Practice-W Exercise Archives
These exercises were
and administrators to provide structured practice opportunities for its
You are welcome to use them for practice as well. Please mention that
them at the Internet Writers Workshop
Prepared by: Rhéal Nadeau
Posted on: Sun, 1 Apr 2001
There will not be a set exercise this week; rather, members will
decide what they want to work on, creating their own exercise then
writing a text that meets the goals of that exercise.
State your exercise in 50 words or less - if you can't say what
trying to achieve in this many words, your exercise is too complex.
Narrow things down further. (Acceptable exception: you are allowed to
write a preamble discussing the topic, the way we usually do when we
post as set exercise, but the exercise itself must be short and clear.)
Your text should be no longer than 500 words (and if possible, under
words.) This is longer than the usual limit, to take into account that
some of the self-assigned exercises may require more room.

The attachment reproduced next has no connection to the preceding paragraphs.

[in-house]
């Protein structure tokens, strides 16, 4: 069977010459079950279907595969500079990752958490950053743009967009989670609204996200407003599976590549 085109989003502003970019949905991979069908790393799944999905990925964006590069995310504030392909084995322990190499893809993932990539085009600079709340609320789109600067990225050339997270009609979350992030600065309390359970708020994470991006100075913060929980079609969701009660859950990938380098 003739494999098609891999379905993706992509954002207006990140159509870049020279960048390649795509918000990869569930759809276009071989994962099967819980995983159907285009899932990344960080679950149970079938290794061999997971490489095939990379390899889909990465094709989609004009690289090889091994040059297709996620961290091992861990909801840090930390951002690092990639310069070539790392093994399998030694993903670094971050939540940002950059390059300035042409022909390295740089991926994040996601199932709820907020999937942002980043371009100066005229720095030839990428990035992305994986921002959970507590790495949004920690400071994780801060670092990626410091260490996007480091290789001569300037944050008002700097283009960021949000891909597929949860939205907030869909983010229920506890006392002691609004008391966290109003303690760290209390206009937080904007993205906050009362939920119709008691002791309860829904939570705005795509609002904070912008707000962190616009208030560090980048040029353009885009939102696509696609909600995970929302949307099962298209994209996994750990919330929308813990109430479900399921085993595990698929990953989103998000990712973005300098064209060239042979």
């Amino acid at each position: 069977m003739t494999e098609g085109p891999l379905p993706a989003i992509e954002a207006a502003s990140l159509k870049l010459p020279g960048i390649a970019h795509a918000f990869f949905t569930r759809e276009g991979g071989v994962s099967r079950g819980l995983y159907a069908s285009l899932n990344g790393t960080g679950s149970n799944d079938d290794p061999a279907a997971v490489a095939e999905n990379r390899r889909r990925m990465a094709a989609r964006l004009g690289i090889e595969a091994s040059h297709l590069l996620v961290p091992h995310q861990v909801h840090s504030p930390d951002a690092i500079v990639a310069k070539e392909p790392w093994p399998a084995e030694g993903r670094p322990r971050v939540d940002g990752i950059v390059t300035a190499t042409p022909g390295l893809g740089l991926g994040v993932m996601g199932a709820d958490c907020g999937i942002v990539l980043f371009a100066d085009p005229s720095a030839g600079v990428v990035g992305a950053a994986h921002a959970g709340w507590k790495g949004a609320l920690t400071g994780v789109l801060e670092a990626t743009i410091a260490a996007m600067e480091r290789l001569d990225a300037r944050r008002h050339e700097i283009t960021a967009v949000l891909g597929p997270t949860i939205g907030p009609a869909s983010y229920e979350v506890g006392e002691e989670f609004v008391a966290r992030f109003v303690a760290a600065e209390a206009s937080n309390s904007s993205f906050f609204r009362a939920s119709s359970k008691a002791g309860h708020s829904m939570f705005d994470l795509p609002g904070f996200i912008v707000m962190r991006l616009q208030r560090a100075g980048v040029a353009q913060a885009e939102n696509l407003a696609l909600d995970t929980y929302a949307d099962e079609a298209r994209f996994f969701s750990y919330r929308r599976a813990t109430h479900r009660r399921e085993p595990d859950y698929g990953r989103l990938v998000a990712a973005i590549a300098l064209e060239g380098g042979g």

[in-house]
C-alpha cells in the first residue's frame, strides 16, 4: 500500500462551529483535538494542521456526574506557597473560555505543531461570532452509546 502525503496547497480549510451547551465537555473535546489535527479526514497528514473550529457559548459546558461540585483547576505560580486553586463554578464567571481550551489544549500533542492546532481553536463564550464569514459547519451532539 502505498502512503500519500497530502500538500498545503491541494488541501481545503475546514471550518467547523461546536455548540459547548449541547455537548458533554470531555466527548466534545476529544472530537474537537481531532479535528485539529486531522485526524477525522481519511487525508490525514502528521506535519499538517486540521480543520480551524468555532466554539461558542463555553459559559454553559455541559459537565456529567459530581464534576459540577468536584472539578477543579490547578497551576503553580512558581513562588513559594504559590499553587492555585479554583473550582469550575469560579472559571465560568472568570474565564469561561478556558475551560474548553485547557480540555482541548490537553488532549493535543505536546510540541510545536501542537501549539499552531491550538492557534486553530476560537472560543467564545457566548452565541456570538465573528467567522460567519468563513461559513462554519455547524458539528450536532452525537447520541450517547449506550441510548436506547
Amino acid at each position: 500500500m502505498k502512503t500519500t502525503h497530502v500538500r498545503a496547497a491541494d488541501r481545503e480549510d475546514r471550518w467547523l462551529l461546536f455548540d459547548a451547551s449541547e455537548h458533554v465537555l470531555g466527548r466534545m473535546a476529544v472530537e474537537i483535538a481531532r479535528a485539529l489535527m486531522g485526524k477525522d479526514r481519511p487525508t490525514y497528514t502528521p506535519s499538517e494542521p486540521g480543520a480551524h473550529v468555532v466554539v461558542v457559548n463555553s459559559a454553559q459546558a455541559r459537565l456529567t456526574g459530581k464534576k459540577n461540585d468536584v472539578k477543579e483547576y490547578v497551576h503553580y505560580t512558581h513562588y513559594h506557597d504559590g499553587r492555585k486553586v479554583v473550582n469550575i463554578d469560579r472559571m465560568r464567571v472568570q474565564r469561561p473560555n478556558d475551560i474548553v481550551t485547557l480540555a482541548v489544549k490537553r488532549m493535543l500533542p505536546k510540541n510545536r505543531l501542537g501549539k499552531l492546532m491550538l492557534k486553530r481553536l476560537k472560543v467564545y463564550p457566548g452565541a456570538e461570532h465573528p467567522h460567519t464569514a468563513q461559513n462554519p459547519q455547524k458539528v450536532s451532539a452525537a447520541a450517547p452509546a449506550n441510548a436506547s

There are many ways this can be done:
Use your imagination. The exercises don't need to be specific to
fiction - you could tackle some aspect of poetry or non-fiction, for
- do one of the previous exercises (or a variant on a previous
exercise) which you didn't submit a text for.
- redo a previous exercise (or a variant), based on what you
- identify an area you'd like to improve on, for example you might
to work on dialogue, showing vs telling, etc. Make the exercise
specific enough that the other members can critique your text
- heck, if you see someone else's exercise you like, there's no
law against using that one.
When submitting your text, include the exercise you've assigned
yourself, followed by the text.
Rhéal Nadeau's wrap-up
Posted on: Sun, 8 Apr 2001
I've found this an interesting week. Without a set exercise,
participation was down a bit, but we did get 10 diverse
submissions. This week sums up one of the underlying lessons of
this list: the variety of challenges writers face, and the equal
variety of ways to tackle those challenges.
I think I will repeat the free-for-all occasionally, but before I do
I'll create a Web page with all the previous exercises (so people
can look through those to see to get ideas.)
Thanks to all who participated!
Web site created by
Rhéal Nadeau and
the administrators of the Internet Writing Workshop.
Modified by Gayle Surrette.